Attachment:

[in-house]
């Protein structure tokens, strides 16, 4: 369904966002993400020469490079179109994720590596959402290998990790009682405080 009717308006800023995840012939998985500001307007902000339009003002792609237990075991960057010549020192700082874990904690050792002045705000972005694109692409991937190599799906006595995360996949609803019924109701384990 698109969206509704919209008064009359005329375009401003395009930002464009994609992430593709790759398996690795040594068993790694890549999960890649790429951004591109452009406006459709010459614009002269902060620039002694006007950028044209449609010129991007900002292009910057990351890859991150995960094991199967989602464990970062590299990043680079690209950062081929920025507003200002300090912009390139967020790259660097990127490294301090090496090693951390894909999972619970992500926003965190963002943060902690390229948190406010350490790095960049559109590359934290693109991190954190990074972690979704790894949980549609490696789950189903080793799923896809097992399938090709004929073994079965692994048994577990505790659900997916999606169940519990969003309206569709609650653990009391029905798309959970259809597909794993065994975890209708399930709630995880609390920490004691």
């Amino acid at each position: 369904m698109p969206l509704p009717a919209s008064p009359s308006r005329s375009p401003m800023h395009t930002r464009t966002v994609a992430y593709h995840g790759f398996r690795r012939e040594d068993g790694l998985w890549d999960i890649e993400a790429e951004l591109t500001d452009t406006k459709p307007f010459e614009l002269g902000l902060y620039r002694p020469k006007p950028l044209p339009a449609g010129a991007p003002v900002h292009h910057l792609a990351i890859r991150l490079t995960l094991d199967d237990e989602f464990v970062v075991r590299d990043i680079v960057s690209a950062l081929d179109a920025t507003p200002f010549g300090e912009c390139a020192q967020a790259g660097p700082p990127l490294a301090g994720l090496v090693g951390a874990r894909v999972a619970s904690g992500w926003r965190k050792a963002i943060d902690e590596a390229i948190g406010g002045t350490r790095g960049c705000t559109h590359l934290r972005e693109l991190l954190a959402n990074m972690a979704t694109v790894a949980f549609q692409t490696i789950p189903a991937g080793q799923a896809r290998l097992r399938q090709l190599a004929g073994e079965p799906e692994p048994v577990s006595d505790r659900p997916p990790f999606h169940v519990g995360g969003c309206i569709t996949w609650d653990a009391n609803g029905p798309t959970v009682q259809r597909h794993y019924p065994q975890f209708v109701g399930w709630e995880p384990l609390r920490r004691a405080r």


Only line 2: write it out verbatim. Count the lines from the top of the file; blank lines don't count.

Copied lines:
């Protein structure tokens, strides 16, 4: 369904966002993400020469490079179109994720590596959402290998990790009682405080 009717308006800023995840012939998985500001307007902000339009003002792609237990075991960057010549020192700082874990904690050792002045705000972005694109692409991937190599799906006595995360996949609803019924109701384990 698109969206509704919209008064009359005329375009401003395009930002464009994609992430593709790759398996690795040594068993790694890549999960890649790429951004591109452009406006459709010459614009002269902060620039002694006007950028044209449609010129991007900002292009910057990351890859991150995960094991199967989602464990970062590299990043680079690209950062081929920025507003200002300090912009390139967020790259660097990127490294301090090496090693951390894909999972619970992500926003965190963002943060902690390229948190406010350490790095960049559109590359934290693109991190954190990074972690979704790894949980549609490696789950189903080793799923896809097992399938090709004929073994079965692994048994577990505790659900997916999606169940519990969003309206569709609650653990009391029905798309959970259809597909794993065994975890209708399930709630995880609390920490004691």